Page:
6 research outputs found


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    The off-road vehicles are a necessary in today’s world for rescuing operations, military, racing and farming applications creating a huge demand for the AllTerrain Vehicle in the automobile market. The market size is estimated to be worth about $ 9.2bn (₹594Cr) by 2020. The drive-train of an All-Terrain Vehicle(ATV) is one of the major component in propelling the vehicle. Continuously Variable Transmission(CVT) coupled to a constant reduction gearbox, provides ease of driveability and the required high torque and top speed. In case of an ATV, high torque and high-top speed is the requirement, since it should be able to negotiate various terrains such as bumps, hill-climb, etc. Several authors have discussed, methods in designing CVT components of commercial vehicles which run on tarmac, and only few researchers have discussed methods to develop a CVT for an ATV requiring high velocity and high torque. The aim is to develop a lightweight, compact CVT system with high torque and top speed without any compromise on reliability. The force balance method is used to develop the analytical model. This model is used to design the various components of the CVT operating with gear ratios between 4:1 to 0.7:1. The structural analysis of all the CVT components are carried out. The designed and fabricated CVT components were then assembled on the ATV and performance studies were done by testing in various terrain conditions such as bumps, drops, slush and pulling weight from zero speed. All the components performed well, with no failures in all these conditions

    The Long-Baseline Neutrino Experiment: Exploring Fundamental Symmetries of the Universe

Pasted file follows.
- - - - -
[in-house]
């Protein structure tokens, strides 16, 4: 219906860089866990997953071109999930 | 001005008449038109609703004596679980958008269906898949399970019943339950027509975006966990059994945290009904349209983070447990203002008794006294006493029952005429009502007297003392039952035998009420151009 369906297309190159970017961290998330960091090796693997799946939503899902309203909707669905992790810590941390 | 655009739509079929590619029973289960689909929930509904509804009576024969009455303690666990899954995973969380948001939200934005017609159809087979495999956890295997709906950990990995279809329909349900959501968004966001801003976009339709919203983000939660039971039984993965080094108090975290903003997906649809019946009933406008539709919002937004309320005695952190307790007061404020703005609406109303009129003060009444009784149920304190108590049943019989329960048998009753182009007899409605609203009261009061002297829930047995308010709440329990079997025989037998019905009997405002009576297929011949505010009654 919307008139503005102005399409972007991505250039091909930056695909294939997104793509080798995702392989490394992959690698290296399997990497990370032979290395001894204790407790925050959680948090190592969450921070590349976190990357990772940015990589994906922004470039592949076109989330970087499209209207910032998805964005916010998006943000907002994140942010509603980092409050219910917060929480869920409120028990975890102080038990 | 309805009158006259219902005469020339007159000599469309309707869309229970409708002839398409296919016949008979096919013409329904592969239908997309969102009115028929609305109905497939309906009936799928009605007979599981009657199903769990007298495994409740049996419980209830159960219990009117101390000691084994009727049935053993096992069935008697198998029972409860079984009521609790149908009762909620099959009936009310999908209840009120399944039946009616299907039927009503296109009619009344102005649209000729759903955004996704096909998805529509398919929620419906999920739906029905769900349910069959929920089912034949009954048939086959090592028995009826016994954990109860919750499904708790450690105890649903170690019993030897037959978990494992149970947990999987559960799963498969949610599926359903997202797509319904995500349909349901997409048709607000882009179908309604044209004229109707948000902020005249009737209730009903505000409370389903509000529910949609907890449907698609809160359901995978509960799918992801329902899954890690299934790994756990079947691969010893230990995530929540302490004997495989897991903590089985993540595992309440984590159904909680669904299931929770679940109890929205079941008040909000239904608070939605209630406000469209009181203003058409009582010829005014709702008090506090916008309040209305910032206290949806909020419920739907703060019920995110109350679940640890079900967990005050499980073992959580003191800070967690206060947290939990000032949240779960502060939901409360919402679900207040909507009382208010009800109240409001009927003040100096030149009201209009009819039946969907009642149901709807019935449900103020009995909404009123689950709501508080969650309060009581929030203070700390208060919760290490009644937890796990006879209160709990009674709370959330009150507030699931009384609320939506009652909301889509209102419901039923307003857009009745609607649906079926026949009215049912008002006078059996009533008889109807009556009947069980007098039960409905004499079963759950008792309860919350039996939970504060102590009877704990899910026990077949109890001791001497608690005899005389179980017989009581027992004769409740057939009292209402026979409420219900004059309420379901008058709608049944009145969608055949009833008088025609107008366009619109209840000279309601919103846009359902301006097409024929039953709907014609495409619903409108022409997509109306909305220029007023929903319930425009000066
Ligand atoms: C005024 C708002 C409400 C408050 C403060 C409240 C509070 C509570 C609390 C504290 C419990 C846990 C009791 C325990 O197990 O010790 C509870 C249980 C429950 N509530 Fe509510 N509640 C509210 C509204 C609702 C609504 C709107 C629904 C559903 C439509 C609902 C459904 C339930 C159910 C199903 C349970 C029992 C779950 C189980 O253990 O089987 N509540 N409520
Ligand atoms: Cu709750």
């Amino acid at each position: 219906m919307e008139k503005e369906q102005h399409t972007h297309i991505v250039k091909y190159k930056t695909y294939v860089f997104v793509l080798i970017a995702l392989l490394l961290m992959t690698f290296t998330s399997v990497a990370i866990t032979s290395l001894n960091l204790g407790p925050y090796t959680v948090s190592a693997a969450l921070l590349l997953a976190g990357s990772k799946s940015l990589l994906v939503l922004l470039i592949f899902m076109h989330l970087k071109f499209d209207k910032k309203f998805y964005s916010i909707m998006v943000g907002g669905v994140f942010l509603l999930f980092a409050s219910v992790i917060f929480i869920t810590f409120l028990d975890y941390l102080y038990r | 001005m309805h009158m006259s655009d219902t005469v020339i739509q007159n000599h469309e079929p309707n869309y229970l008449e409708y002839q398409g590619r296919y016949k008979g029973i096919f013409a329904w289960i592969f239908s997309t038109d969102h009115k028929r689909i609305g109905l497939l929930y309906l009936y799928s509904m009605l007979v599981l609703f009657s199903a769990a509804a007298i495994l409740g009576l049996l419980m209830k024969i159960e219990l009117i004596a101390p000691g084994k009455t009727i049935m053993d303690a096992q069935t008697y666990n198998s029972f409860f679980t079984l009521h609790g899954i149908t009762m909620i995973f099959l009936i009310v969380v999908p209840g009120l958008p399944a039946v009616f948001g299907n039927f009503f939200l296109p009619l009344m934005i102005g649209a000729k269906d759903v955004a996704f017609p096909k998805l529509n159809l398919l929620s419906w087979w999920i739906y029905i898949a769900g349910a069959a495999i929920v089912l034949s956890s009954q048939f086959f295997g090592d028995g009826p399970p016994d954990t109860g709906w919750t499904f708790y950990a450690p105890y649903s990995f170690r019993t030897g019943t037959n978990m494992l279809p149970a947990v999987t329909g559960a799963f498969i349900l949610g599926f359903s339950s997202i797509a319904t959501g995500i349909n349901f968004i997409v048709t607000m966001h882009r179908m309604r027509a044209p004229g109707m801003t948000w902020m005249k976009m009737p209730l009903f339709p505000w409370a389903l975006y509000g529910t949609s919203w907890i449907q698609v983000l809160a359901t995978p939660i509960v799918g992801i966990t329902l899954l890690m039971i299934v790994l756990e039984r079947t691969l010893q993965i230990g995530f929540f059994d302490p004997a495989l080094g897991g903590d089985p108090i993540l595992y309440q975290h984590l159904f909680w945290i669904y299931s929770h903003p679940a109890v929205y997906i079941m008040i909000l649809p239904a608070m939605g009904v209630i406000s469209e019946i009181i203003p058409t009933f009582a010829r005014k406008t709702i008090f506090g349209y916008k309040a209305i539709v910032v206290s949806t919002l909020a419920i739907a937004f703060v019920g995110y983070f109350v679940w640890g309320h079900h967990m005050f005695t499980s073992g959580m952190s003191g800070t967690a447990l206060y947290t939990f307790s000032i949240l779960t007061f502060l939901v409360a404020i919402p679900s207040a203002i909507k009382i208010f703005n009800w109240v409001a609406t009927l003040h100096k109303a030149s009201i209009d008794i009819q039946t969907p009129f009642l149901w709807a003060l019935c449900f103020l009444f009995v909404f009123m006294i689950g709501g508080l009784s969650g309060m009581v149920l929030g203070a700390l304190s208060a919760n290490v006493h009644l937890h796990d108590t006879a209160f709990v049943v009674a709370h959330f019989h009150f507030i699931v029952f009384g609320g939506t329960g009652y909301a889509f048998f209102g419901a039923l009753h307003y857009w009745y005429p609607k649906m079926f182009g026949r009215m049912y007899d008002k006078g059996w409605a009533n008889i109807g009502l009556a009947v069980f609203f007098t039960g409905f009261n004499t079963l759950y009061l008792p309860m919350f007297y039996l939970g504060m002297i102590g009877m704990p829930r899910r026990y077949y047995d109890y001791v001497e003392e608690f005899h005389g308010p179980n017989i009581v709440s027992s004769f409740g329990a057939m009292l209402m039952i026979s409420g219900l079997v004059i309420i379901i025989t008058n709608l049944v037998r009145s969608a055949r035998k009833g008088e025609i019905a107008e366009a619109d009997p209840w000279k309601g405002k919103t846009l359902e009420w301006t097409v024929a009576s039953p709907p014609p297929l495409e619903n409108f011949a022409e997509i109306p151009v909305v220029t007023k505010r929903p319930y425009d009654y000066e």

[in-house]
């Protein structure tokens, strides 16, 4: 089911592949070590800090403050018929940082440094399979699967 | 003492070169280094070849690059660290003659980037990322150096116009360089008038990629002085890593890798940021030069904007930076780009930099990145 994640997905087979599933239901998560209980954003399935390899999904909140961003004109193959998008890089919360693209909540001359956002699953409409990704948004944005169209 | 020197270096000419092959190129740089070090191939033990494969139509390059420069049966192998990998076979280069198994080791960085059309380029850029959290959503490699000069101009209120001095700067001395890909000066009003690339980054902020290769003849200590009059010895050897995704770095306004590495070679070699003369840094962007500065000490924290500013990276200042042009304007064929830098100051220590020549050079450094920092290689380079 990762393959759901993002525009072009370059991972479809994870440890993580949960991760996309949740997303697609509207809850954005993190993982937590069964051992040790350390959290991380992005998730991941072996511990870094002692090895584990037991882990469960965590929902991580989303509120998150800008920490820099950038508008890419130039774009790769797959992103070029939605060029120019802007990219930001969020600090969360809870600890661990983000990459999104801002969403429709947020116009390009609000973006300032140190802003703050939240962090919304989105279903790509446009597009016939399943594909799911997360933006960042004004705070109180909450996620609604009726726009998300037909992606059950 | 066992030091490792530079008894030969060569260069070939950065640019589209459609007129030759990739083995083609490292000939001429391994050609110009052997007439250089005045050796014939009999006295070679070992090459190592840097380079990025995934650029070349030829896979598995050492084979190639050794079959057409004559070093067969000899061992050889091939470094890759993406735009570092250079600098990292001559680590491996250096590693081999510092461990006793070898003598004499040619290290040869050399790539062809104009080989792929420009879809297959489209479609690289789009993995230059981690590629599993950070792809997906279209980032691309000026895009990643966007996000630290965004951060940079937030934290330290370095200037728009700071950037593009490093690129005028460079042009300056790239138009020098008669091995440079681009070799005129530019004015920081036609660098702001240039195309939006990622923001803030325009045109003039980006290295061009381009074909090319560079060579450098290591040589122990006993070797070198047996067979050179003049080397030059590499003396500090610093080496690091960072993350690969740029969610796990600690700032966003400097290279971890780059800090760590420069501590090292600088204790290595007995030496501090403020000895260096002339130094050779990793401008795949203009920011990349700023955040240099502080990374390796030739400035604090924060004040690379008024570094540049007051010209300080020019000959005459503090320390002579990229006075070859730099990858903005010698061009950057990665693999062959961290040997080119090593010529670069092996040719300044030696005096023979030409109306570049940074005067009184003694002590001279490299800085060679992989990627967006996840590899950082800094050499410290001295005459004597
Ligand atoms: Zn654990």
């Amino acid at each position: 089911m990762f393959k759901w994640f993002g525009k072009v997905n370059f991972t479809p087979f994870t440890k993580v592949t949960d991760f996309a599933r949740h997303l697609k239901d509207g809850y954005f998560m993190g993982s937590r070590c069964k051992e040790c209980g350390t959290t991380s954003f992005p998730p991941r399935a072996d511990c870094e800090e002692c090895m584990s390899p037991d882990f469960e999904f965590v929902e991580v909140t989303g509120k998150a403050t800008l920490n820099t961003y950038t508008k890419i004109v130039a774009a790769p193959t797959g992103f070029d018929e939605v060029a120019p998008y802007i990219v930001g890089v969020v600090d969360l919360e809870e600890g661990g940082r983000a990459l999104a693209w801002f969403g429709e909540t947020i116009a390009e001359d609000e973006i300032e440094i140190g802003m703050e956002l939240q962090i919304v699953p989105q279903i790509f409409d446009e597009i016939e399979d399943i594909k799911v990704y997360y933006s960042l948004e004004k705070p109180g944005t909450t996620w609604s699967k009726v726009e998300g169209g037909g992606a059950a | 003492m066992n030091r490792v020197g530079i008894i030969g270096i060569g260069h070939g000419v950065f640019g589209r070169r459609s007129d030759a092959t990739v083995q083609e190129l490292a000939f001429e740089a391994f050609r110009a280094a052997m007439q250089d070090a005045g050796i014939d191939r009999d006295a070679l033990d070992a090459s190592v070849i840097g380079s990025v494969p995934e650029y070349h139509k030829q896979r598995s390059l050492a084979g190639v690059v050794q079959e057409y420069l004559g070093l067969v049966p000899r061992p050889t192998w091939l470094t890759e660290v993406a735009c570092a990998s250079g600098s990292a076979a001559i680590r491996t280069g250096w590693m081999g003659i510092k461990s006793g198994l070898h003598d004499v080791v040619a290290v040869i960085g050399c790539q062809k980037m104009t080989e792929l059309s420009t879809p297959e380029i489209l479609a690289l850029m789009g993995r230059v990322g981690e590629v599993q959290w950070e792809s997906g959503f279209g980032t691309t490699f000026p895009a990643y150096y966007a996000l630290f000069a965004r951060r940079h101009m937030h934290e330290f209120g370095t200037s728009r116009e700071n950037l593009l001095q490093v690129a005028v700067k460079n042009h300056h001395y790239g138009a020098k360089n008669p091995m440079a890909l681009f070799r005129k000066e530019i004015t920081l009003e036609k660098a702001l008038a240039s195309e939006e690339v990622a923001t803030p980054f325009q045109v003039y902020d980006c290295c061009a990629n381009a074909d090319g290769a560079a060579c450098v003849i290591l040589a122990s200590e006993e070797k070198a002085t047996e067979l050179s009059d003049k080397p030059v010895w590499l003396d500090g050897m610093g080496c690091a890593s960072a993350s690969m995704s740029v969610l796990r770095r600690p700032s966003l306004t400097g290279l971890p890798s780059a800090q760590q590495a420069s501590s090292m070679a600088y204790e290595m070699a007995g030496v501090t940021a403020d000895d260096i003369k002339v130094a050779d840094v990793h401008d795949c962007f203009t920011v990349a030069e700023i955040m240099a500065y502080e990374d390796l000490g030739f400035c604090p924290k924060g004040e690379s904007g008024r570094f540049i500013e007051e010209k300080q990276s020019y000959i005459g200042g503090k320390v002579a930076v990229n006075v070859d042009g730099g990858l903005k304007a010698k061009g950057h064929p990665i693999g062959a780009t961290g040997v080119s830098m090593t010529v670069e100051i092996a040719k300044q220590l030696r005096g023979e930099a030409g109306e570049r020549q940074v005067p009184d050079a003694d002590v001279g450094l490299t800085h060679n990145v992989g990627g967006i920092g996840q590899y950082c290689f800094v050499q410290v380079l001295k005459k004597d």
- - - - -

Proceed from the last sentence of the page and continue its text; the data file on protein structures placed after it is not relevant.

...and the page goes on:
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    The preponderance of matter over antimatter in the early Universe, the dynamics of the supernova bursts that produced the heavy elements necessary for life and whether protons eventually decay --- these mysteries at the forefront of particle physics and astrophysics are key to understanding the early evolution of our Universe, its current state and its eventual fate. The Long-Baseline Neutrino Experiment (LBNE) represents an extensively developed plan for a world-class experiment dedicated to addressing these questions. LBNE is conceived around three central components: (1) a new, high-intensity neutrino source generated from a megawatt-class proton accelerator at Fermi National Accelerator Laboratory, (2) a near neutrino detector just downstream of the source, and (3) a massive liquid argon time-projection chamber deployed as a far detector deep underground at the Sanford Underground Research Facility. This facility, located at the site of the former Homestake Mine in Lead, South Dakota, is approximately 1,300 km from the neutrino source at Fermilab -- a distance (baseline) that delivers optimal sensitivity to neutrino charge-parity symmetry violation and mass ordering effects. This ambitious yet cost-effective design incorporates scalability and flexibility and can accommodate a variety of upgrades and contributions. With its exceptional combination of experimental configuration, technical capabilities, and potential for transformative discoveries, LBNE promises to be a vital facility for the field of particle physics worldwide, providing physicists from around the globe with opportunities to collaborate in a twenty to thirty year program of exciting science. In this document we provide a comprehensive overview of LBNE's scientific objectives, its place in the landscape of neutrino physics worldwide, the technologies it will incorporate and the capabilities it will possess.Comment: Major update of previous version. This is the reference document for LBNE science program and current status. Chapters 1, 3, and 9 provide a comprehensive overview of LBNE's scientific objectives, its place in the landscape of neutrino physics worldwide, the technologies it will incorporate and the capabilities it will possess. 288 pages, 116 figure